The pesky boll weevil, long a scourge of the southern cotton industry, sent many cotton producers scurrying for a safer crop in 1998. Some chose corn.

A few years ago, with federal crop subsidies in place, cotton producers had an incentive to stick to cotton. Now, as the subsidies disappear under the Freedom to Farm Act, cotton producers have an incentive to go hunting for the most profitable crop. One year it may be corn. The next year they may be back to cotton. Or they may pick a third crop.

In fact, no one knows what they'll do. That's the problem. Freedom to Farm has given farmers the option to switch crops, and crop switching is expected to send corn prices gyrating in ways that could unsettle cattle feeding and ranching businesses.

"It will increase the risk of feeding because the cost of corn can be more variable," says Dwight Aakre, Extension farm management economist at North Dakota State University.

But ranchers are also at risk. If the price of corn rises as a result of Freedom to Farm, feeders are going to look for someone else to take the financial hit. That could translate into lower calf prices.

"A $1 increase in the price of corn per bushel will cause a $10-12 per hundredweight decrease in the price paid for a 500-lb. calf," says Ernie Davis, professor of livestock marketing at Texas A&M University.

Of course, Freedom to Farm could lead to lower corn prices, and ranchers and feeders would benefit from that. Or, it could lead to higher corn prices one year and lower prices the next as the market flip flops. In that case, Freedom to Farm could disrupt the cattle price cycle in ways no one can predict.

These disruptions could put ranchers in a financial squeeze. "I wouldn't say they would be more likely to fail, but I would say they would be more likely for some unpleasant surprises," says Len Mertz, a West Texas rancher.

The bottom line is that the end of subsidies will undermine stability in the grain production system. "For several decades we've had farm programs that provided income support to crop producers," says North Dakota State's Aakre. "But, livestock producers received an indirect benefit by being assured a constant source of grain at a relatively favorable price. The outlook is that if the government pulls out of the support program, the supply will be more variable and so will the price."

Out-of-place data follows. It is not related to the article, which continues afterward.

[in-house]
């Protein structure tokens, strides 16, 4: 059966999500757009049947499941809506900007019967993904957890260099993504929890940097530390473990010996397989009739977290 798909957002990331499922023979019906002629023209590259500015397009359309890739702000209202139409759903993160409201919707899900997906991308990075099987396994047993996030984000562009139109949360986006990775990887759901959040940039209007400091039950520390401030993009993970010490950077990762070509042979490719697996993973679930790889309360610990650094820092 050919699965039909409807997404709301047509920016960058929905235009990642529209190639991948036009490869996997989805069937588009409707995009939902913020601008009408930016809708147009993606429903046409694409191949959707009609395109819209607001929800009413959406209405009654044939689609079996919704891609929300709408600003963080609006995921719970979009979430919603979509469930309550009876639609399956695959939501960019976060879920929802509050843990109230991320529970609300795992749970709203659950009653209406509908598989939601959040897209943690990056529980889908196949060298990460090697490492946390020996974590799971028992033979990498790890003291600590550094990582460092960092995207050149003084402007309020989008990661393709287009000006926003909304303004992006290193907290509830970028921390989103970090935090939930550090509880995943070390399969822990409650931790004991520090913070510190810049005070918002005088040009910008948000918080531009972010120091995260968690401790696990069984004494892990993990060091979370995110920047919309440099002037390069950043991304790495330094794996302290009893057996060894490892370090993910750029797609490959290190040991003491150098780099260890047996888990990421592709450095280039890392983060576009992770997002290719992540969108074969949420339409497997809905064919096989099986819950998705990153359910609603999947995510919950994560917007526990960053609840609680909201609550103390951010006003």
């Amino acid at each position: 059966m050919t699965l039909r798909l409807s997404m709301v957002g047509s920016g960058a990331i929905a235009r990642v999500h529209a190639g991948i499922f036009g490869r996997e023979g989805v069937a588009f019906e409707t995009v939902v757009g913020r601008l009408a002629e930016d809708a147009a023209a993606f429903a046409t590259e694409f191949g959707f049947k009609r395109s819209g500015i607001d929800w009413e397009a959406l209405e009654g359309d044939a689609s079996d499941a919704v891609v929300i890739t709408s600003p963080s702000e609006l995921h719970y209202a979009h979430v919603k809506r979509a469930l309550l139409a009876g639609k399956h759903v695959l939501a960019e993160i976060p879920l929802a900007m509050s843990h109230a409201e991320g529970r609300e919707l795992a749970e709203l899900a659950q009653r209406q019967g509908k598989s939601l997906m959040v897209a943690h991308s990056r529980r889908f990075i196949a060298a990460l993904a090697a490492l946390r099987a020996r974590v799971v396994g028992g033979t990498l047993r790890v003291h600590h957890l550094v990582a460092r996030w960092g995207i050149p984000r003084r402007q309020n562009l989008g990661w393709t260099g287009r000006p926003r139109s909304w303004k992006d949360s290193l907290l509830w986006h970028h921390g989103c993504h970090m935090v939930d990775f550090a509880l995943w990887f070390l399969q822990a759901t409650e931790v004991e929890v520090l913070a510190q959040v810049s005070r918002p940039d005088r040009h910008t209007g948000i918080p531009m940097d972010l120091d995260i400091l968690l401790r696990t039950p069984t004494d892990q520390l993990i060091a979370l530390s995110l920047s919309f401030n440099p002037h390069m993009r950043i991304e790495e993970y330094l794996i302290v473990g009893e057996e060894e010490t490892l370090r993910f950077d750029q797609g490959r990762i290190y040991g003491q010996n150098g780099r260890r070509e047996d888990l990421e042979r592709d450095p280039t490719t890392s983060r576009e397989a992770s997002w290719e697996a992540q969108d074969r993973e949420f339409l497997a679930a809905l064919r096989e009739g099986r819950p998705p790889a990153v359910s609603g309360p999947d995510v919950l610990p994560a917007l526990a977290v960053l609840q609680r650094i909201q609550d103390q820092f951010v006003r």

A Change For The Better? Some critics of the old system welcome the change. They believe agriculture fares best in a system free from government interference. Others think the phase-out of crop subsidies will cause hardship. They have dubbed the Freedom to Farm Act the "Freedom to Fail Act," and they want the legislation modified or scrapped.

That isn't likely given the free market bent of many Congressmen. For now, farmers, feeders and ranchers can only try to predict where the phase-out of crop subsidies will lead. Already, some farm specialists are forecasting changes that will reshape the agricultural landscape.

"I believe we have marginal land in corn production that will no longer be productive without government subsidies," says Aakre. "The land won't necessarily be idle. The first attempt will more likely be to put grass or some other forage crop on it. We may even see greater hay production in alfalfa or native grasses."

In addition, farmers may switch production on their higher quality land to more profitable crops. "Corn has been the biggest recipient of federal subsidies," says Aakre. "Even with the subsidies, it tends to be a relatively low value commodity. Producers may look on corn as unattractive with the removal of subsidies and look for a higher value crop to grow in place of it. One example might be minor oil seeds such as canola, sunflower and flax, or soybeans. We could very well see a switch to those crops at the expense of corn."

The price of corn will probably rise as less of it is produced and the price will probably be more volatile, he says. The higher price could, in turn, squelch demand and encourage more production.

"That's why you get more volatile prices and volatile production without a government program," says Aakre. "The government subsidies tend to curb swings in both production and price. If the program disappears we'll see wider swings in production and the price."

"We will have to adjust to the fact that supplies will be determined by demand," says Jay Gray, general manager of Graham Land & Cattle Co., a feeding operation in Gonzales, TX.